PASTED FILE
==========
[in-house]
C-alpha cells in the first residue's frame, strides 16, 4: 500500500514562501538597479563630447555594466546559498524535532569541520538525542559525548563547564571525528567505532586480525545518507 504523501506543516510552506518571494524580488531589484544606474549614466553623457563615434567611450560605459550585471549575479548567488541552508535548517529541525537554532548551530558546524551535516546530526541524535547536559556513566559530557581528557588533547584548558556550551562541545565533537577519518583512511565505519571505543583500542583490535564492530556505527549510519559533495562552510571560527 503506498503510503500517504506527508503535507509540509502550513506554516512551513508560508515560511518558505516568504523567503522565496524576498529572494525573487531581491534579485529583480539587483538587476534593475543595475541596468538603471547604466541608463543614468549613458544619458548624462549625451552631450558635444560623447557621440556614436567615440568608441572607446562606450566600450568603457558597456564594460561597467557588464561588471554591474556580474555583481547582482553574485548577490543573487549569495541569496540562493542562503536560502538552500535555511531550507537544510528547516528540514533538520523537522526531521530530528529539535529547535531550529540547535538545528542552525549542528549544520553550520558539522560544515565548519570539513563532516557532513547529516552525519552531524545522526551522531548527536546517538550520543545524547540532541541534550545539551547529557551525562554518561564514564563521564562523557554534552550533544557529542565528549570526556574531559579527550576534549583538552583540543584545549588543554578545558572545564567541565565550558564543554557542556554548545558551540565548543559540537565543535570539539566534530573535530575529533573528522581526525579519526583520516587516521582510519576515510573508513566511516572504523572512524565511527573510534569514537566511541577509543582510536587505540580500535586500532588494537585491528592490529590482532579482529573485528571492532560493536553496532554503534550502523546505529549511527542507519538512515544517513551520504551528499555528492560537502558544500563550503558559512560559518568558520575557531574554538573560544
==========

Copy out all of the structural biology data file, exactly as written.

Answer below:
[in-house]
C-alpha cells in the first residue's frame, strides 16, 4: 500500500514562501538597479563630447555594466546559498524535532569541520538525542559525548563547564571525528567505532586480525545518507 504523501506543516510552506518571494524580488531589484544606474549614466553623457563615434567611450560605459550585471549575479548567488541552508535548517529541525537554532548551530558546524551535516546530526541524535547536559556513566559530557581528557588533547584548558556550551562541545565533537577519518583512511565505519571505543583500542583490535564492530556505527549510519559533495562552510571560527 503506498503510503500517504506527508503535507509540509502550513506554516512551513508560508515560511518558505516568504523567503522565496524576498529572494525573487531581491534579485529583480539587483538587476534593475543595475541596468538603471547604466541608463543614468549613458544619458548624462549625451552631450558635444560623447557621440556614436567615440568608441572607446562606450566600450568603457558597456564594460561597467557588464561588471554591474556580474555583481547582482553574485548577490543573487549569495541569496540562493542562503536560502538552500535555511531550507537544510528547516528540514533538520523537522526531521530530528529539535529547535531550529540547535538545528542552525549542528549544520553550520558539522560544515565548519570539513563532516557532513547529516552525519552531524545522526551522531548527536546517538550520543545524547540532541541534550545539551547529557551525562554518561564514564563521564562523557554534552550533544557529542565528549570526556574531559579527550576534549583538552583540543584545549588543554578545558572545564567541565565550558564543554557542556554548545558551540565548543559540537565543535570539539566534530573535530575529533573528522581526525579519526583520516587516521582510519576515510573508513566511516572504523572512524565511527573510534569514537566511541577509543582510536587505540580500535586500532588494537585491528592490529590482532579482529573485528571492532560493536553496532554503534550502523546505529549511527542507519538512515544517513551520504551528499555528492560537502558544500563550503558559512560559518568558520575557531574554538573560544